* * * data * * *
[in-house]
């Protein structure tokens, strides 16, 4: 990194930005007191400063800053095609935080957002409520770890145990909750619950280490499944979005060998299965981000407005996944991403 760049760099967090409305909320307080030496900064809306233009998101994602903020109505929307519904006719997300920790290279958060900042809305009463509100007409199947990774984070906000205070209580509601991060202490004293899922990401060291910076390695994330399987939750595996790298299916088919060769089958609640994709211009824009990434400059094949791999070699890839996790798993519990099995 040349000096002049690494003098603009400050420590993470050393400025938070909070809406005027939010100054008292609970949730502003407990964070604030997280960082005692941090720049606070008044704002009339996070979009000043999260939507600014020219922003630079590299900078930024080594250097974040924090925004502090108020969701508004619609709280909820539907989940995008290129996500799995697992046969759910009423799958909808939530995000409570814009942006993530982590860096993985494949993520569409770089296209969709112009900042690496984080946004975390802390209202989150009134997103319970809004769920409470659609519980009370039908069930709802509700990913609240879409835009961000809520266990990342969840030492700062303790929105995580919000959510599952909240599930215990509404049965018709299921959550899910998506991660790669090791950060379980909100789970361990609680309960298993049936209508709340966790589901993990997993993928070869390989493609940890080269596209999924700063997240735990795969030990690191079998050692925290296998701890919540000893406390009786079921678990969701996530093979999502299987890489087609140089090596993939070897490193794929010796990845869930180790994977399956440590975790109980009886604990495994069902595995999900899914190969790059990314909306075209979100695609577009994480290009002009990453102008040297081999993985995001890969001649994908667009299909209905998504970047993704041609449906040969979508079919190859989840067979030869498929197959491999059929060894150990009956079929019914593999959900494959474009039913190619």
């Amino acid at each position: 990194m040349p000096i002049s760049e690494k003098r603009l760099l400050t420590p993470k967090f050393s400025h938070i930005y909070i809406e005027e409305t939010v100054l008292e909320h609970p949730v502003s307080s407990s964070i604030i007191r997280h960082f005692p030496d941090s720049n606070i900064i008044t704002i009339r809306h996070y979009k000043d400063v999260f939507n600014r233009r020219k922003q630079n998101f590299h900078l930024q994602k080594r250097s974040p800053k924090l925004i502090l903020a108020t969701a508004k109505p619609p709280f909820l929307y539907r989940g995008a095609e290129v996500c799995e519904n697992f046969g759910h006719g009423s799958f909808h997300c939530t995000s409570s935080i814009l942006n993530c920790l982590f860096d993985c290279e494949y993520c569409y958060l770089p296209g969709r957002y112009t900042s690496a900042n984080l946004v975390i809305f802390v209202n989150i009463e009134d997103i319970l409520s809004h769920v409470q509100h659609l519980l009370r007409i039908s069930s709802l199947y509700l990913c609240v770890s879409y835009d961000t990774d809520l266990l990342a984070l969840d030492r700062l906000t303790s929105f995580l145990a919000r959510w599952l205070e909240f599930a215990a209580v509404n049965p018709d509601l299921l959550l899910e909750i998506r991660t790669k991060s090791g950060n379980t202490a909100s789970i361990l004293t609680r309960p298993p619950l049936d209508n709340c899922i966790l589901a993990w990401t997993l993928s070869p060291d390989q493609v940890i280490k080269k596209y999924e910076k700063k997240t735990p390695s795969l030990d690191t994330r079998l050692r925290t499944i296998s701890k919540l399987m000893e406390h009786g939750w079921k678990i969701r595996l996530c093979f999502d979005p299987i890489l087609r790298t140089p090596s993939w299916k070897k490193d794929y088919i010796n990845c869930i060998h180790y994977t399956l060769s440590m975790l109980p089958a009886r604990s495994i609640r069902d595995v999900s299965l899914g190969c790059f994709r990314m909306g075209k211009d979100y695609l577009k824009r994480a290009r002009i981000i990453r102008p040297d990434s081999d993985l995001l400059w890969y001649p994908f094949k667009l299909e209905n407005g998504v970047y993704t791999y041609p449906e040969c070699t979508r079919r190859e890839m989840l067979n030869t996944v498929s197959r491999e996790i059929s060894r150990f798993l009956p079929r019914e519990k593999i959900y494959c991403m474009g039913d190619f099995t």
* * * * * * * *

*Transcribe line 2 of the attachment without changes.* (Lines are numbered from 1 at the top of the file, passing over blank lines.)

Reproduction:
């Protein structure tokens, strides 16, 4: 990194930005007191400063800053095609935080957002409520770890145990909750619950280490499944979005060998299965981000407005996944991403 760049760099967090409305909320307080030496900064809306233009998101994602903020109505929307519904006719997300920790290279958060900042809305009463509100007409199947990774984070906000205070209580509601991060202490004293899922990401060291910076390695994330399987939750595996790298299916088919060769089958609640994709211009824009990434400059094949791999070699890839996790798993519990099995 040349000096002049690494003098603009400050420590993470050393400025938070909070809406005027939010100054008292609970949730502003407990964070604030997280960082005692941090720049606070008044704002009339996070979009000043999260939507600014020219922003630079590299900078930024080594250097974040924090925004502090108020969701508004619609709280909820539907989940995008290129996500799995697992046969759910009423799958909808939530995000409570814009942006993530982590860096993985494949993520569409770089296209969709112009900042690496984080946004975390802390209202989150009134997103319970809004769920409470659609519980009370039908069930709802509700990913609240879409835009961000809520266990990342969840030492700062303790929105995580919000959510599952909240599930215990509404049965018709299921959550899910998506991660790669090791950060379980909100789970361990609680309960298993049936209508709340966790589901993990997993993928070869390989493609940890080269596209999924700063997240735990795969030990690191079998050692925290296998701890919540000893406390009786079921678990969701996530093979999502299987890489087609140089090596993939070897490193794929010796990845869930180790994977399956440590975790109980009886604990495994069902595995999900899914190969790059990314909306075209979100695609577009994480290009002009990453102008040297081999993985995001890969001649994908667009299909209905998504970047993704041609449906040969979508079919190859989840067979030869498929197959491999059929060894150990009956079929019914593999959900494959474009039913190619």